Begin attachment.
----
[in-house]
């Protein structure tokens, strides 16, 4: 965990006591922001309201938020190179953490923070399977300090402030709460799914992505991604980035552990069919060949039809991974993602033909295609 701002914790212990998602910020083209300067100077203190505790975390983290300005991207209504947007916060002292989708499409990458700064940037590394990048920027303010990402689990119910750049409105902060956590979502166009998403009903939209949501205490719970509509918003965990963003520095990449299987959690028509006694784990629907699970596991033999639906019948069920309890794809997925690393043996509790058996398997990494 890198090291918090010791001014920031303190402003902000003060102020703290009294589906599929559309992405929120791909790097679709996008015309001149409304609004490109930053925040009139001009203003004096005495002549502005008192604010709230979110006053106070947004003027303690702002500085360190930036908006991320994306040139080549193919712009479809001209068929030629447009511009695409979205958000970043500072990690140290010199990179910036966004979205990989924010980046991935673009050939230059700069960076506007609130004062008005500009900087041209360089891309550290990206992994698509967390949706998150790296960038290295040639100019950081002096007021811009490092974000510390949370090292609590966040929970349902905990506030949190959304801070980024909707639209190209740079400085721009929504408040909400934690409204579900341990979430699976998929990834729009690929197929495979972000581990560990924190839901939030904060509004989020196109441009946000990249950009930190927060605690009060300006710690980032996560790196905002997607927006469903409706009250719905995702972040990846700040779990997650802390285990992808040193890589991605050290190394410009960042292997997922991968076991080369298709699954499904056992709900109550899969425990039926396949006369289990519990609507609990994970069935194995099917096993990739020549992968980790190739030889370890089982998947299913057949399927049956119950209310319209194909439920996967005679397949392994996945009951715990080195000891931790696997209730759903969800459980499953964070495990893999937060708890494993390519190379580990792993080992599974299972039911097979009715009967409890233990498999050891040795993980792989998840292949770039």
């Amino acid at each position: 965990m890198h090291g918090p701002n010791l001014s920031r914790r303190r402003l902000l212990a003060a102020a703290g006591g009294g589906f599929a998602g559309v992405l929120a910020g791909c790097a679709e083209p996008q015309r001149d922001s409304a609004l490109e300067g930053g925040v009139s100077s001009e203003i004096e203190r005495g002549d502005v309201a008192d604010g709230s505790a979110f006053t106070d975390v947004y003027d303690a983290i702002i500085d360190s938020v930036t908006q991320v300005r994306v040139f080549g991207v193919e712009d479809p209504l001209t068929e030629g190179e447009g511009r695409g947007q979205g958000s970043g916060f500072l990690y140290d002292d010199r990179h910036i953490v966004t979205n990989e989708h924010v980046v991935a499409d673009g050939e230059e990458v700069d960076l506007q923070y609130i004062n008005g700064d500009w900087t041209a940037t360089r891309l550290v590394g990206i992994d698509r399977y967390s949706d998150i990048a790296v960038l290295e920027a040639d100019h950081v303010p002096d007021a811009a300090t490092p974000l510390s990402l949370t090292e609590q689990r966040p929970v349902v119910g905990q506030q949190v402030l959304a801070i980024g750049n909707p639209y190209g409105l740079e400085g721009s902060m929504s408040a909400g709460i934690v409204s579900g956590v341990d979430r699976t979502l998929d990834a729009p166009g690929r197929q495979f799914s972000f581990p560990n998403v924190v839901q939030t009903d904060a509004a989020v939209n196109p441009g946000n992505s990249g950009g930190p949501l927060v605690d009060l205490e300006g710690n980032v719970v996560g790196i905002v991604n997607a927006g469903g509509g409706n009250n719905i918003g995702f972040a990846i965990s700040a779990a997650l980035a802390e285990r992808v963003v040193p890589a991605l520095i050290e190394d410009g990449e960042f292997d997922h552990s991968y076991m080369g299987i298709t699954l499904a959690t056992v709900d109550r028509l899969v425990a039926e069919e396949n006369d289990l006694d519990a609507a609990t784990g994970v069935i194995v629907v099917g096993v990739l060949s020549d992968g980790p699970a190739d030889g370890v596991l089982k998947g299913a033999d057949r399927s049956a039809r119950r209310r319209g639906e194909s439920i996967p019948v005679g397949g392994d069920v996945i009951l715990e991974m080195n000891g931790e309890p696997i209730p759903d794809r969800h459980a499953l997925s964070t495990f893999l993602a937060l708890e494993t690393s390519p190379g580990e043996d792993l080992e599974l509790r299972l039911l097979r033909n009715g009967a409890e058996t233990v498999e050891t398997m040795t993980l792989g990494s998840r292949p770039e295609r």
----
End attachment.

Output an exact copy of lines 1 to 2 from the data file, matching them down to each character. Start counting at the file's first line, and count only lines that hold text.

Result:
[in-house]
């Protein structure tokens, strides 16, 4: 965990006591922001309201938020190179953490923070399977300090402030709460799914992505991604980035552990069919060949039809991974993602033909295609 701002914790212990998602910020083209300067100077203190505790975390983290300005991207209504947007916060002292989708499409990458700064940037590394990048920027303010990402689990119910750049409105902060956590979502166009998403009903939209949501205490719970509509918003965990963003520095990449299987959690028509006694784990629907699970596991033999639906019948069920309890794809997925690393043996509790058996398997990494 890198090291918090010791001014920031303190402003902000003060102020703290009294589906599929559309992405929120791909790097679709996008015309001149409304609004490109930053925040009139001009203003004096005495002549502005008192604010709230979110006053106070947004003027303690702002500085360190930036908006991320994306040139080549193919712009479809001209068929030629447009511009695409979205958000970043500072990690140290010199990179910036966004979205990989924010980046991935673009050939230059700069960076506007609130004062008005500009900087041209360089891309550290990206992994698509967390949706998150790296960038290295040639100019950081002096007021811009490092974000510390949370090292609590966040929970349902905990506030949190959304801070980024909707639209190209740079400085721009929504408040909400934690409204579900341990979430699976998929990834729009690929197929495979972000581990560990924190839901939030904060509004989020196109441009946000990249950009930190927060605690009060300006710690980032996560790196905002997607927006469903409706009250719905995702972040990846700040779990997650802390285990992808040193890589991605050290190394410009960042292997997922991968076991080369298709699954499904056992709900109550899969425990039926396949006369289990519990609507609990994970069935194995099917096993990739020549992968980790190739030889370890089982998947299913057949399927049956119950209310319209194909439920996967005679397949392994996945009951715990080195000891931790696997209730759903969800459980499953964070495990893999937060708890494993390519190379580990792993080992599974299972039911097979009715009967409890233990498999050891040795993980792989998840292949770039």